28. Lee, S., Badler, J., and Badler, N. 2002. Eyes alive. In ACM Transactions on Graphics (TOG), vol. 21, ACM, 637–644. Google ScholarDigital Library
    29. Lee, S., Sifakis, E., and Terzopoulos, D. 2009. Comprehensive biomechanical modeling and simulation of the upper body. ACM Transactions on Graphics (TOG) 28, 4, 99. Google ScholarDigital Library
    30. Leigh, R., and Zee, D. 1999. The neurology of eye movements. No. 55. Oxford Univ Pr.Google Scholar
    31. Liu, C. 2009. Dextrous manipulation from a grasping pose. In ACM Transactions on Graphics (TOG), vol. 28, ACM, 59. Google ScholarDigital Library
    32. McIntyre, J., Zago, M., Berthoz, A., Lacquaniti, F., et al. 2001. Does the brain model newton’s laws? Nature Neuroscience 4, 7, 693–694.Google ScholarCross Ref
    33. McKee, S. 1981. A local mechanism for differential velocity detection. Vision Research 21, 4, 491–500.Google ScholarCross Ref
    34. Meyer, C., Lasker, A., and Robinson, D. 1985. The upper limit of human smooth pursuit velocity. Vision Research 25, 4, 561–563.Google ScholarCross Ref
    35. Novak, K., Miller, L., and Houk, J. 2002. The use of overlapping submovements in the control of rapid hand movements. Experimental Brain Research 144, 3, 351–364.Google ScholarCross Ref
    36. Orban de Xivry, J., and Lefèvre, P. 2007. Saccades and pursuit: two outcomes of a single sensorimotor process. The Journal of Physiology 584, 1, 11–23.Google ScholarCross Ref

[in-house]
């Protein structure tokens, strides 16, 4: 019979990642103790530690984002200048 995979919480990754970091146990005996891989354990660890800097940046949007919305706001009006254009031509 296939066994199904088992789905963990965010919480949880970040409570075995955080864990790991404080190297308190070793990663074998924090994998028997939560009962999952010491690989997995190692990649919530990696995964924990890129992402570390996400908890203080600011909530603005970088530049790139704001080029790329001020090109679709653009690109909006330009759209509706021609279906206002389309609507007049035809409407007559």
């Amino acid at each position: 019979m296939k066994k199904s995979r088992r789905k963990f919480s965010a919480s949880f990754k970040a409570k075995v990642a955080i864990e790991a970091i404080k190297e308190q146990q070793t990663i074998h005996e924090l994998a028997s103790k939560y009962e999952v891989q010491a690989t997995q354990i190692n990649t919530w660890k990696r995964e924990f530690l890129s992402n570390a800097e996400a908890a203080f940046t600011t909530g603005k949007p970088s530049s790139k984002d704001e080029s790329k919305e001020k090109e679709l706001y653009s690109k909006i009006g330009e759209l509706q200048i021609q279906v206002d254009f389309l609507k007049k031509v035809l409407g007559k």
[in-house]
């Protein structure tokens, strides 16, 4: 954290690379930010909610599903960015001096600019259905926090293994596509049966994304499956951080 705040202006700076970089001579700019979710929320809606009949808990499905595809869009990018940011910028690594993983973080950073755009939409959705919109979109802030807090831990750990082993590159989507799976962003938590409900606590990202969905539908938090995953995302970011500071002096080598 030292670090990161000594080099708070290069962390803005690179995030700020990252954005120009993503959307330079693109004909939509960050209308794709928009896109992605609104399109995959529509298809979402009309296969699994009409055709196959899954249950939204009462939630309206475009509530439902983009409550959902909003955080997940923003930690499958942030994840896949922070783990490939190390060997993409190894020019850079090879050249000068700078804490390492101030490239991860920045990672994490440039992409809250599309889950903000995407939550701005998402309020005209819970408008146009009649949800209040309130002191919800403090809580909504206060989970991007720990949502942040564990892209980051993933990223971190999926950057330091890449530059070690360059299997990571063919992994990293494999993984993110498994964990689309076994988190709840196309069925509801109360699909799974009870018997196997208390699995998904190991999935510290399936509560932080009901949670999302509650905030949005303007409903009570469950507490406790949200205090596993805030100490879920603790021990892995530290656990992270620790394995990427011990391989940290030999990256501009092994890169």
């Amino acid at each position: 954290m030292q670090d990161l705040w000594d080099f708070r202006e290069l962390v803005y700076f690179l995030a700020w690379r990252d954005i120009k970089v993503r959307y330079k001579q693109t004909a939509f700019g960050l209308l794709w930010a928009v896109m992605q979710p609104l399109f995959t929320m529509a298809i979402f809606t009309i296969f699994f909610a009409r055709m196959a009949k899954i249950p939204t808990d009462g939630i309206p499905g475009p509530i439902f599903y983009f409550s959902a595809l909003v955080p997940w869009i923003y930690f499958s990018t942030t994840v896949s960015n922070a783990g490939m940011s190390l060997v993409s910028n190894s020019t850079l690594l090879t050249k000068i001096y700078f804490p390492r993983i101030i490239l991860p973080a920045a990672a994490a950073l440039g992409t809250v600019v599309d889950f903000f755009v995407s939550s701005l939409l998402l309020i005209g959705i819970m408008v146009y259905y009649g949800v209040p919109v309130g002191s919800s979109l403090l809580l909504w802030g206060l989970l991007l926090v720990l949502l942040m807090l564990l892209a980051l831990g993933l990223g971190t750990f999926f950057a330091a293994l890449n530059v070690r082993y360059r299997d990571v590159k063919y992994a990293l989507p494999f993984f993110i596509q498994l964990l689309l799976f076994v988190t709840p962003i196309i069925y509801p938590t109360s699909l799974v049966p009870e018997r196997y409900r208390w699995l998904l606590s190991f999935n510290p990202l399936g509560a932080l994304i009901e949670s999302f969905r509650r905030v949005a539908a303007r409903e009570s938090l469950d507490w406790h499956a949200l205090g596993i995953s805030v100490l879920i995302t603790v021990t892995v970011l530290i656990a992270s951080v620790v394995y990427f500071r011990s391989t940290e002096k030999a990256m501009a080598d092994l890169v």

37. Pelachaud, C., and Bilvi, M. 2003. Modelling gaze behavior for conversational agents. In Intelligent Virtual Agents, Springer, 93–100.Google ScholarCross Ref
    38. Peters, C., and Qureshi, A. 2010. A head movement propensity model for animating gaze shifts and blinks of virtual characters. Computers & Graphics 34, 6, 677–687. Google ScholarDigital Library
    39. Plamondon, R. 1995. A kinematic theory of rapid human movements. Biological Cybernetics 72, 4, 295–307.Google ScholarDigital Library
    40. Pollard, N., and Zordan, V. 2005. Physically based grasping control from example. In Proceedings of the 2005 ACM SIGGRAPH/Eurographics symposium on Computer animation, ACM, 311–318. Google ScholarDigital Library
    41. Riley, M., and Atkeson, C. 2002. Robot catching: Towards engaging human-humanoid interaction. Autonomous Robots 12, 1, 119–128. Google ScholarDigital Library
    42. Robinson, D., Gordon, J., and Gordon, S. 1986. A model of the smooth pursuit eye movement system. Biological Cybernetics 55, 1, 43–57. Google ScholarDigital Library
    43. Robinson, D. 1965. The mechanics of human smooth pursuit eye movement. The Journal of Physiology 180, 3, 569.Google ScholarCross Ref
    44. Rohrer, B., and Hogan, N. 2003. Avoiding spurious submovement decompositions: a globally optimal algorithm. Biological cybernetics 89, 3, 190–199.Google Scholar
    45. Shao, W., and Terzopoulos, D. 2005. Autonomous pedestrians. In Proceedings of the 2005 ACM SIGGRAPH/Eurographics symposium on Computer animation, ACM, 19–28. Google ScholarDigital Library